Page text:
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Home Editorials of Interest Taipei Times The route Tsai should go with the ‘status quo’

The route Tsai should go with the ‘status quo’

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Democratic Progressive Party (DPP) Chairperson Tsai Ing-wen’s (蔡英文) statement that maintaining the “status quo” will be the foundation for how she handles cross-strait relations has drawn a variety of responses. Perhaps the responses from the pro-China camp can be ignored, but even the pro-localization camp is raising questions: What is the “status quo” and how will Taiwan develop?

There is no need to talk to China about this, because anything other than outright surrender on Taiwan’s part would displease Beijing. It is the US that calls for maintaining the “status quo,” and this is why Tsai must explain what she means to Washington and clearly define her ideas so that she can ask the US to help maintain it.

The Chinese Nationalist Party (KMT) often emphasizes that the “status quo” is “peace,” which has remained for several decades. The KMT only stresses cross-strait peace to intimidate Taiwanese to accept its pro-China line.

The DPP should define the “status quo” as Taiwan being an independent and sovereign nation possessing three factors that make it so: its own territory, people and government. These things are why China does not dare launch an invasion of Taiwan. This is the “status quo” that needs to be maintained and is what the US-Japan security treaty wants to maintain. The American Institute in Taiwan (AIT) enjoys special status simply because Taiwan is an independent and sovereign state that does not belong to China.

If Tsai is to offer a definition of the cross-strait “status quo,” it should be based on the 1999 “special state-to-state” dictum (特殊兩國論).

First, many Taiwanese are Han Chinese and they have inherited Han culture. The situation in Taiwan is similar to that of Singapore. The two sides of the Taiwan Strait can coexist in harmony if China abandons its ambition to annex Taiwan by force. Unfortunately, Beijing has deployed more than 1,000 ballistic missiles targeting Taiwan in an attempt to threaten the nation and sow discord.

Second, Beijing wants to annex Taiwan, so Taiwan must deal with China differently from how it deals with other countries. For example, Taiwan’s free-market economy is still restricted by the Act Governing Relations Between the People of the Taiwan Area and the Mainland Area (台灣地區與大陸地區人民關係條例), which stipulates various preventative measures against Chinese investments.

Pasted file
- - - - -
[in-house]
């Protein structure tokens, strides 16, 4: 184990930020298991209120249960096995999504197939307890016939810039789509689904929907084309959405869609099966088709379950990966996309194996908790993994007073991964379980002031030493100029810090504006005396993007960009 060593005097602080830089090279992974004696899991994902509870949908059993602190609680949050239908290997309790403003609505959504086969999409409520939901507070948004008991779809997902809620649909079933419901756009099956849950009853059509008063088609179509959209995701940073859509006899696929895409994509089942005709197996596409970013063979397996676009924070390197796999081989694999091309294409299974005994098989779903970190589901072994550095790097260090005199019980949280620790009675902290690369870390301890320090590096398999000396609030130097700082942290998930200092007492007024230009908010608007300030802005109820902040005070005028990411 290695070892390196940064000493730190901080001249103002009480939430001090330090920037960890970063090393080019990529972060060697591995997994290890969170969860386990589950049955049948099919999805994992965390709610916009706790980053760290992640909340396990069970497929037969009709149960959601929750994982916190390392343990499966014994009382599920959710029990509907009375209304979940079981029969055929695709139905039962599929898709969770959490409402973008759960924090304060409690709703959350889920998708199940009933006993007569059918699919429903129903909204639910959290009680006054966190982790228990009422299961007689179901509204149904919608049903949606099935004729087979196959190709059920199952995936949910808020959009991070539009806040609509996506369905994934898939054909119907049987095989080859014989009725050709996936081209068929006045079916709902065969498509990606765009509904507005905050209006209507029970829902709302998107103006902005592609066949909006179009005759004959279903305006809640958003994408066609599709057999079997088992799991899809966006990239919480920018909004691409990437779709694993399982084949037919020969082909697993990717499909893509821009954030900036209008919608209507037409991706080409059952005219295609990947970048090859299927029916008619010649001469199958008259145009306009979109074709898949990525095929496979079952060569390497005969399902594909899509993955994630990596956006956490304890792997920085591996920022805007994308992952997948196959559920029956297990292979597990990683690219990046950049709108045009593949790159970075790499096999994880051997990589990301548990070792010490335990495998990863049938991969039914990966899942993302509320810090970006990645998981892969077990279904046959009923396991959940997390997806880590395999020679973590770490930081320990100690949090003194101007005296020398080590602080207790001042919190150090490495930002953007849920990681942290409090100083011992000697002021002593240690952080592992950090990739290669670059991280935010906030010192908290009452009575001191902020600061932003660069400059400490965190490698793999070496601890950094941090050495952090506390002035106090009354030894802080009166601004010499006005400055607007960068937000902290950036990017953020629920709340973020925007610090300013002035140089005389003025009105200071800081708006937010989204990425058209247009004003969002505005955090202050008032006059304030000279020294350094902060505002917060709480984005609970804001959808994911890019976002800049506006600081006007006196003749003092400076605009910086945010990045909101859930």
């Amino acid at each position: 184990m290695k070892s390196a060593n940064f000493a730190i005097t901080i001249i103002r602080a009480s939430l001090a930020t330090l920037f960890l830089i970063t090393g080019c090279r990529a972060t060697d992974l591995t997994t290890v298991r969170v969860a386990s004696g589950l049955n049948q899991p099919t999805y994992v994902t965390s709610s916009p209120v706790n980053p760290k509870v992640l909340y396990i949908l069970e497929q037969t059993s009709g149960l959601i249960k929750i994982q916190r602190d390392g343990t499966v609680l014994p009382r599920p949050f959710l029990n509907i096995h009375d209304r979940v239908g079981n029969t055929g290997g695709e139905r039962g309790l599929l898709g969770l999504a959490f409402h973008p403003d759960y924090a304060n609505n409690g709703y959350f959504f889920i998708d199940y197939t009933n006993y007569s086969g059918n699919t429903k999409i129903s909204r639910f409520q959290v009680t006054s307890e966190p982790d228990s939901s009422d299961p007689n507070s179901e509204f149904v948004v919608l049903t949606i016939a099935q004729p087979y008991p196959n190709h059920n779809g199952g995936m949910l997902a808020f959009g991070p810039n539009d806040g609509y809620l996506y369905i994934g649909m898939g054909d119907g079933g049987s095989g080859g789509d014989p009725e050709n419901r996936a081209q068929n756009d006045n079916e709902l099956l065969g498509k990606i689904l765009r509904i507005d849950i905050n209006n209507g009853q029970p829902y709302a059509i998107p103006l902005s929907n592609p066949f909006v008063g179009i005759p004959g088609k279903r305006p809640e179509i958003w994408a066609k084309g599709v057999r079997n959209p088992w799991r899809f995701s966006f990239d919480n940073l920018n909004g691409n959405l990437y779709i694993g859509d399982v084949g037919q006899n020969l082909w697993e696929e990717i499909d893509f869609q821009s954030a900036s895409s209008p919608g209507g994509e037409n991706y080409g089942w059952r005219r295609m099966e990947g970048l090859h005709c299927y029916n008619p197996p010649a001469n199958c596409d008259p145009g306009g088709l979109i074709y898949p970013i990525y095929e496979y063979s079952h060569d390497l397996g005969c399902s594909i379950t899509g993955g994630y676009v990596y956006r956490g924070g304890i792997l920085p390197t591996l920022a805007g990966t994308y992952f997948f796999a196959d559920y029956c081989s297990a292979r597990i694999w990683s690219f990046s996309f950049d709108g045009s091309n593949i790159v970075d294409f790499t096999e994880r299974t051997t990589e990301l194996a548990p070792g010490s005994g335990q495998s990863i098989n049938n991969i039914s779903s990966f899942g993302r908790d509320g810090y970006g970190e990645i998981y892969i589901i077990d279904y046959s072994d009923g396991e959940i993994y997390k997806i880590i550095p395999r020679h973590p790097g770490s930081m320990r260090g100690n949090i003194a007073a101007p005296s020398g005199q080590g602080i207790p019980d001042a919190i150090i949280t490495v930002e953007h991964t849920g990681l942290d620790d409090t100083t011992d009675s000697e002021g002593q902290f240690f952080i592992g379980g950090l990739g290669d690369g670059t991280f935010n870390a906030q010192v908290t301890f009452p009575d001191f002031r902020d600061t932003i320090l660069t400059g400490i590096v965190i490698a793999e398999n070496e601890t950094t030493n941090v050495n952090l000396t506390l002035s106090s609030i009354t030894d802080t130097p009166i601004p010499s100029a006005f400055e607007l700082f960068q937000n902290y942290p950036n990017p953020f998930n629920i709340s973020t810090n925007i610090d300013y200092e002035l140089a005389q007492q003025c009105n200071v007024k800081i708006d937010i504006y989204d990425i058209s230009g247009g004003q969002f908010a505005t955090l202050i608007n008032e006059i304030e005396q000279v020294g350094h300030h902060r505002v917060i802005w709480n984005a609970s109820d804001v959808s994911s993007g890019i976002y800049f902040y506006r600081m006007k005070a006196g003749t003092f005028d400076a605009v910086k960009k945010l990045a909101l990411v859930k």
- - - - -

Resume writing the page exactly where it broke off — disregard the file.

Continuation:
Former president Lee Teng-hui (李登輝) was elected in Taiwan’s first democratic presidential election in 1996. In July 1999, Lee defined cross-strait relations as “special state-to-state” relations. In May of that year, the DPP’s national congress passed the Resolution on Taiwan’s Future (台灣前途決議文), defining the nation as an independent and sovereign state. According to the resolution’s Article 2 and Article 4, which deal with cross-strait relations, Taiwan does not belong to China, and the two sides should seek mutual understanding and cooperation through dialogue. This was a reflection of the special relationship.

However, after the DPP came to power, then-KMT chairman Lien Chan (連戰) and then-Taipei mayor Ma Ying-jeou (馬英九) forced Lee to resign his chairmanship of the party. As they betrayed the KMT’s original position and threw their bags in with the Chinese Communist Party, they caused serious damage to the “status quo.”

If the DPP regains power next year, it should take a strategic approach to mending the “status quo.” As for Taiwan’s future, the party’s resolution clearly states that it should be decided by all Taiwanese in a referendum. One can only hope that the US, Japan and other democracies will respect the will of Taiwanese.

Paul Lin is a political commentator.

Translated by Eddy Chang


Source: Taipei Times - Editorials 2015/04/22



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Newsflash


Relatives of victims of political repression share their family stories at a news conference in New Taipei City yesterday to launch of a new book on the White Terror.
Photo courtesy of the Preparatory Office of the National Human Rights Museum

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